I don’t want to imply that my wife Joan and I have been together for a long time but our first date was shortly after Ronald Reagan was elected President and we were married the same year as Charles and Diana. But despite marrying my favorite travel companion, sometimes I travel alone.
Alone By Choice
Not counting business trips and press trips where my wife is not invited my default assumption is that if I am going someplace then my wife is coming with me. But, for years I had more vacation than she did. She was OK with me traveling during those weeks… provided that I traveled to someplace she did not want to see or in a fashion, she did not want to travel. And while I love to travel with her there are pluses and minuses.
When I travel with Joan:
+ I enjoy our time together
+ We built shared memories
– I have to make sure she gets fed in a timely fashion or she gets cranky
When I travel without Joan:
+ I get up when I want to – talking her into getting up to see a sunrise is less likely than staying up to see the sunrise
+ Camping is an option – The joke is that Joan’s idea of roughing it is slow room service
+ I see twice as much
+ I meet more people
– I get more lonely
One of my first trips by myself was a road trip to the Grand Canyon, Bryce Canyon, Zion National Parks and to Antelope Canyon. I camped in a tent on this trip so it qualified as something Joan would not want to do. Granted in the middle of the night in a windstorm at the North Rim of the Grand Canyon or when the temperature dropped below freezing in Bryce Canyon, I could see the wisdom in her decision. But I also got to get up at dawn to see the sunrise over Bryce Canyon and to trek solo up the Virgin River in Zion to the “Narrows”. That hike in Zion and the Navajo Trail at Bryce down into the towering hoodoos are two of the best hikes I have ever taken.
I took some of my favorite pictures on that trip and did not have to inconvenience anyone else with how many pictures I wanted to take. When I travel with my family I feel more rushed (although they will tell you I still take my time).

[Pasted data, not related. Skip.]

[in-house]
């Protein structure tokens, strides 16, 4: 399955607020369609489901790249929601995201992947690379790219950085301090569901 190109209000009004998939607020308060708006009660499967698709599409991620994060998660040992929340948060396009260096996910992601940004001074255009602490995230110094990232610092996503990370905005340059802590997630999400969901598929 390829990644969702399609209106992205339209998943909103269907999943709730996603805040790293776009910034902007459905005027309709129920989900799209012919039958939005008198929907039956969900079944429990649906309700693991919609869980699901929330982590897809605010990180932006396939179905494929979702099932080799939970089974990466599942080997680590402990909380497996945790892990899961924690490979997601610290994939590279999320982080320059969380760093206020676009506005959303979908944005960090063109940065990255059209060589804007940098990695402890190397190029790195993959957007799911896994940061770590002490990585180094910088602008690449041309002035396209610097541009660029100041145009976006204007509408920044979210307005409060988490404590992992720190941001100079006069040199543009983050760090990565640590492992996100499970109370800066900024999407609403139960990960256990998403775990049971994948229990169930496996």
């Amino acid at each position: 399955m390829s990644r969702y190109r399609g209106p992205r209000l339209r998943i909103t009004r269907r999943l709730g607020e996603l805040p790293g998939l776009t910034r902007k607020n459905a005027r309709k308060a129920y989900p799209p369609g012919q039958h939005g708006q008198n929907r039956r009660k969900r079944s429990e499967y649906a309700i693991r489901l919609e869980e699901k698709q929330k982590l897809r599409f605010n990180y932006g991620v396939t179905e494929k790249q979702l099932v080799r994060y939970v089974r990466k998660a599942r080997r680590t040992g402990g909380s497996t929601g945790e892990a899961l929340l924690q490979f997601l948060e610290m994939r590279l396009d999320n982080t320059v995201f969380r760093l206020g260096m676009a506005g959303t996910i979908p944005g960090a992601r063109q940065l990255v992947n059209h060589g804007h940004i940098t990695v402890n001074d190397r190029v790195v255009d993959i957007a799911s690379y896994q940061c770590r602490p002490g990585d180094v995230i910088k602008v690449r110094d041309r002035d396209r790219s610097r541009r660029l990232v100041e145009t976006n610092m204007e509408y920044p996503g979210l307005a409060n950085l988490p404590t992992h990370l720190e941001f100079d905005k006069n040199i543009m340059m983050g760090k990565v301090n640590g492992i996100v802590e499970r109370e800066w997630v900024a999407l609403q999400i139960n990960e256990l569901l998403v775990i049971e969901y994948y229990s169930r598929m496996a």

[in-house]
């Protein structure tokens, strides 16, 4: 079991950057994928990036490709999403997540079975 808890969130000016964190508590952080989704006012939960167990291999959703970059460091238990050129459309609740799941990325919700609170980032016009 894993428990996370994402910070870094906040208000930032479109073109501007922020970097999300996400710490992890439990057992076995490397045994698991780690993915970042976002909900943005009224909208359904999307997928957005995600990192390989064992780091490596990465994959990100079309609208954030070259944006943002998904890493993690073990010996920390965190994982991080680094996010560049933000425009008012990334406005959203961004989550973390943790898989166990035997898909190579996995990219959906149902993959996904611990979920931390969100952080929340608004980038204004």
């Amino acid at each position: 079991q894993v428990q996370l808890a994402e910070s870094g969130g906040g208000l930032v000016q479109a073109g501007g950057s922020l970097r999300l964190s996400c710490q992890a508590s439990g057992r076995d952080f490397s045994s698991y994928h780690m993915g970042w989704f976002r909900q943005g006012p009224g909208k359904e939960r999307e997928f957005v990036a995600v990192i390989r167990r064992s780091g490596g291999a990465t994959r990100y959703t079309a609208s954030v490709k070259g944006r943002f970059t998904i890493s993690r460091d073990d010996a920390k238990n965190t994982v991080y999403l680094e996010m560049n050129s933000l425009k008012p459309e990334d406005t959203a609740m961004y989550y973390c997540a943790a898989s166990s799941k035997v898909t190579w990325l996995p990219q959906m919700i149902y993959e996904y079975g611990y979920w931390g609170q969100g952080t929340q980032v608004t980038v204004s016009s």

I don’t mind a long road trip by myself with just me, my thoughts and my podcasts to listen to. Driving through the Southwestern USA is particularly peaceful. At points in Northern Arizona, you might not find a single radio station. The landscapes are barren and majestic. My longest day driving was 14 hours back from Zion. It was supposed to be a 2-day drive but at some point, I had had enough alone time.
Some of my trips without Joan had included 15 volunteer trips with a group to build houses in Tijuana. But Tijuana, being right next to the U.S. is not a typical Mexican city so I felt like I had been to Mexico 15 times and never seen the country so I planned a solo trip to Mexico City and Oaxaca. Joan was still wary at that time of going to a country where you could not drink the water so this qualified as a trip she did not miss out on.
I stayed in hostels. The one in Mexico City was just OK in part because there was some confusion over which bed was mine. Coming into a dark hostel room and finding someone in your bed is not fun. The hostel in Oaxaca was a joy. $14 a night for a room for two (but no roommate) and a great breakfast. I met people at the hostel and struck up conversations. I did not form any life long friendships but it did lead me trying crickets in the town square so that should count for something. I find I look for more interactions when I am by myself, perhaps just out of loneliness. I am more likely to strike up a conversation with the cab driver about his guitar when I am by myself as I did in Oaxaca.
A solo traveler is easier to approach others as well. A businessman in Mexico City sat down next to me on a bench and we talked for the better part of an hour in my broken Spanish about his family and mine. I had a stranger, who was a local Mexican weaver, strike up a conversation in the zocalo in Oaxaca and ended up with him as my tour guide the next day to some of the sites as well as his shop (Oaxaca, Mexico – Felipe the Weaver (part 1) – Video Episode 46).
Perhaps the best thing that comes for me out of solo travel is the reminder that as much as I enjoy having control of my schedule, as much as I enjoy not having to make someone else happy, as much as I enjoy the interactions I would not have, I am part of a couple for a reason. Being apart reminds me I only want to be a sometimes solo traveler.
This post was originally posted at solitarywanderer.com – Confessions of a Sometimes Solo Traveler